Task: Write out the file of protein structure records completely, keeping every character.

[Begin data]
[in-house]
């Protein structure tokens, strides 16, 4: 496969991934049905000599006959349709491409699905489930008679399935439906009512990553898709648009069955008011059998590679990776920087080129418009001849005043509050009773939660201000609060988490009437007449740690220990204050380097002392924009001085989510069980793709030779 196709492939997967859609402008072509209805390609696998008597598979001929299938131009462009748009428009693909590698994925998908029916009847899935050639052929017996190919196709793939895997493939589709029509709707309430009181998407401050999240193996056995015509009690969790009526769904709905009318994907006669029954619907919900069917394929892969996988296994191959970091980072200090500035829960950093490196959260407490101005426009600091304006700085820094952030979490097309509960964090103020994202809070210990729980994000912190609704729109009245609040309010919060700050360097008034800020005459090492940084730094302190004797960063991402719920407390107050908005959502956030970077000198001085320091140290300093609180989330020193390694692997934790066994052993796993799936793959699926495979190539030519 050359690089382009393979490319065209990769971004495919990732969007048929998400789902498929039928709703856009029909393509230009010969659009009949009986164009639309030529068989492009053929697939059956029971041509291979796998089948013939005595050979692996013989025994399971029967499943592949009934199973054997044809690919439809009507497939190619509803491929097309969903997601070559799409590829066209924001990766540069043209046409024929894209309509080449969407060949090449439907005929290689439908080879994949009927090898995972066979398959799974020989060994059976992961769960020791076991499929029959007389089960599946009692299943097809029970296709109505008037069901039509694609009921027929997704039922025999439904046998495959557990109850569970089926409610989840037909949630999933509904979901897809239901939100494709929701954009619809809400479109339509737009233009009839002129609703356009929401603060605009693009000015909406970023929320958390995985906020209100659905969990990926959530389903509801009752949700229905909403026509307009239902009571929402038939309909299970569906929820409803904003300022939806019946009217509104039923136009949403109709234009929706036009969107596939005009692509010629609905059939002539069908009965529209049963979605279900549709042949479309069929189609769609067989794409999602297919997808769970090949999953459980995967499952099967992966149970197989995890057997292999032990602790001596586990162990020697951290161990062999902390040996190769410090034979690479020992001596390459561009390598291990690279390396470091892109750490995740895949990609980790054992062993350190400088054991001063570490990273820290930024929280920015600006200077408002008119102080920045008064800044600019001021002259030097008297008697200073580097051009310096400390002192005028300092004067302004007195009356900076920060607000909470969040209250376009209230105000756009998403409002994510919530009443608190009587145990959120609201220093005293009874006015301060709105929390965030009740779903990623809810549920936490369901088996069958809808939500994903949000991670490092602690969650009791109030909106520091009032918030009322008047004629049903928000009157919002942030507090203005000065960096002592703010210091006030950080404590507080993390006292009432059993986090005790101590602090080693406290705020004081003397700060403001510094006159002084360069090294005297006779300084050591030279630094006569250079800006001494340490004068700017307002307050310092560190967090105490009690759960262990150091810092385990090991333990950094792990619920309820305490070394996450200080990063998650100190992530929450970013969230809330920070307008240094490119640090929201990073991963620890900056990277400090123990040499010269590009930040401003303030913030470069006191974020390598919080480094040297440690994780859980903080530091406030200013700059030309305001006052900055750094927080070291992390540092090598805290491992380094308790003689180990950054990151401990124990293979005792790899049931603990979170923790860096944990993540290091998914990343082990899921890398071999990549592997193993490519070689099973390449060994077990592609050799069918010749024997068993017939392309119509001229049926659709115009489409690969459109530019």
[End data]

[in-house]
């Protein structure tokens, strides 16, 4: 496969991934049905000599006959349709491409699905489930008679399935439906009512990553898709648009069955008011059998590679990776920087080129418009001849005043509050009773939660201000609060988490009437007449740690220990204050380097002392924009001085989510069980793709030779 196709492939997967859609402008072509209805390609696998008597598979001929299938131009462009748009428009693909590698994925998908029916009847899935050639052929017996190919196709793939895997493939589709029509709707309430009181998407401050999240193996056995015509009690969790009526769904709905009318994907006669029954619907919900069917394929892969996988296994191959970091980072200090500035829960950093490196959260407490101005426009600091304006700085820094952030979490097309509960964090103020994202809070210990729980994000912190609704729109009245609040309010919060700050360097008034800020005459090492940084730094302190004797960063991402719920407390107050908005959502956030970077000198001085320091140290300093609180989330020193390694692997934790066994052993796993799936793959699926495979190539030519 050359690089382009393979490319065209990769971004495919990732969007048929998400789902498929039928709703856009029909393509230009010969659009009949009986164009639309030529068989492009053929697939059956029971041509291979796998089948013939005595050979692996013989025994399971029967499943592949009934199973054997044809690919439809009507497939190619509803491929097309969903997601070559799409590829066209924001990766540069043209046409024929894209309509080449969407060949090449439907005929290689439908080879994949009927090898995972066979398959799974020989060994059976992961769960020791076991499929029959007389089960599946009692299943097809029970296709109505008037069901039509694609009921027929997704039922025999439904046998495959557990109850569970089926409610989840037909949630999933509904979901897809239901939100494709929701954009619809809400479109339509737009233009009839002129609703356009929401603060605009693009000015909406970023929320958390995985906020209100659905969990990926959530389903509801009752949700229905909403026509307009239902009571929402038939309909299970569906929820409803904003300022939806019946009217509104039923136009949403109709234009929706036009969107596939005009692509010629609905059939002539069908009965529209049963979605279900549709042949479309069929189609769609067989794409999602297919997808769970090949999953459980995967499952099967992966149970197989995890057997292999032990602790001596586990162990020697951290161990062999902390040996190769410090034979690479020992001596390459561009390598291990690279390396470091892109750490995740895949990609980790054992062993350190400088054991001063570490990273820290930024929280920015600006200077408002008119102080920045008064800044600019001021002259030097008297008697200073580097051009310096400390002192005028300092004067302004007195009356900076920060607000909470969040209250376009209230105000756009998403409002994510919530009443608190009587145990959120609201220093005293009874006015301060709105929390965030009740779903990623809810549920936490369901088996069958809808939500994903949000991670490092602690969650009791109030909106520091009032918030009322008047004629049903928000009157919002942030507090203005000065960096002592703010210091006030950080404590507080993390006292009432059993986090005790101590602090080693406290705020004081003397700060403001510094006159002084360069090294005297006779300084050591030279630094006569250079800006001494340490004068700017307002307050310092560190967090105490009690759960262990150091810092385990090991333990950094792990619920309820305490070394996450200080990063998650100190992530929450970013969230809330920070307008240094490119640090929201990073991963620890900056990277400090123990040499010269590009930040401003303030913030470069006191974020390598919080480094040297440690994780859980903080530091406030200013700059030309305001006052900055750094927080070291992390540092090598805290491992380094308790003689180990950054990151401990124990293979005792790899049931603990979170923790860096944990993540290091998914990343082990899921890398071999990549592997193993490519070689099973390449060994077990592609050799069918010749024997068993017939392309119509001229049926659709115009489409690969459109530019």